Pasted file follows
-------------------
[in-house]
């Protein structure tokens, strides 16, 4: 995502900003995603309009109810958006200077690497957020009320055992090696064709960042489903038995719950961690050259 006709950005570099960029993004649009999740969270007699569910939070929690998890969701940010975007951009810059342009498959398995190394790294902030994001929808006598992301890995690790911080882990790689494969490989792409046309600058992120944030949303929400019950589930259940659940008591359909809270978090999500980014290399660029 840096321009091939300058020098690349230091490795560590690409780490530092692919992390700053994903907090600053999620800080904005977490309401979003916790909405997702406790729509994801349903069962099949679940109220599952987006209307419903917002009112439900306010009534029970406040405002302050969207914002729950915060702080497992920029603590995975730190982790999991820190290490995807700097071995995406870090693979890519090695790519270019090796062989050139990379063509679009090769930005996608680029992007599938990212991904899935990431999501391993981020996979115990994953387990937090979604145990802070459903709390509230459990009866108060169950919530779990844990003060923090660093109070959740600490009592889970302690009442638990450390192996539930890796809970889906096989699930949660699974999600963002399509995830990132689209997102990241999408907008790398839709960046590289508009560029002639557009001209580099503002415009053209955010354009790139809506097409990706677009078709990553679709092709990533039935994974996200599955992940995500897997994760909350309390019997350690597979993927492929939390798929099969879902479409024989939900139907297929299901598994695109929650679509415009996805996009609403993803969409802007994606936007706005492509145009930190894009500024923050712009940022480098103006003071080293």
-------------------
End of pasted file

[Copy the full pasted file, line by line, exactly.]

[in-house]
């Protein structure tokens, strides 16, 4: 995502900003995603309009109810958006200077690497957020009320055992090696064709960042489903038995719950961690050259 006709950005570099960029993004649009999740969270007699569910939070929690998890969701940010975007951009810059342009498959398995190394790294902030994001929808006598992301890995690790911080882990790689494969490989792409046309600058992120944030949303929400019950589930259940659940008591359909809270978090999500980014290399660029 840096321009091939300058020098690349230091490795560590690409780490530092692919992390700053994903907090600053999620800080904005977490309401979003916790909405997702406790729509994801349903069962099949679940109220599952987006209307419903917002009112439900306010009534029970406040405002302050969207914002729950915060702080497992920029603590995975730190982790999991820190290490995807700097071995995406870090693979890519090695790519270019090796062989050139990379063509679009090769930005996608680029992007599938990212991904899935990431999501391993981020996979115990994953387990937090979604145990802070459903709390509230459990009866108060169950919530779990844990003060923090660093109070959740600490009592889970302690009442638990450390192996539930890796809970889906096989699930949660699974999600963002399509995830990132689209997102990241999408907008790398839709960046590289508009560029002639557009001209580099503002415009053209955010354009790139809506097409990706677009078709990553679709092709990533039935994974996200599955992940995500897997994760909350309390019997350690597979993927492929939390798929099969879902479409024989939900139907297929299901598994695109929650679509415009996805996009609403993803969409802007994606936007706005492509145009930190894009500024923050712009940022480098103006003071080293």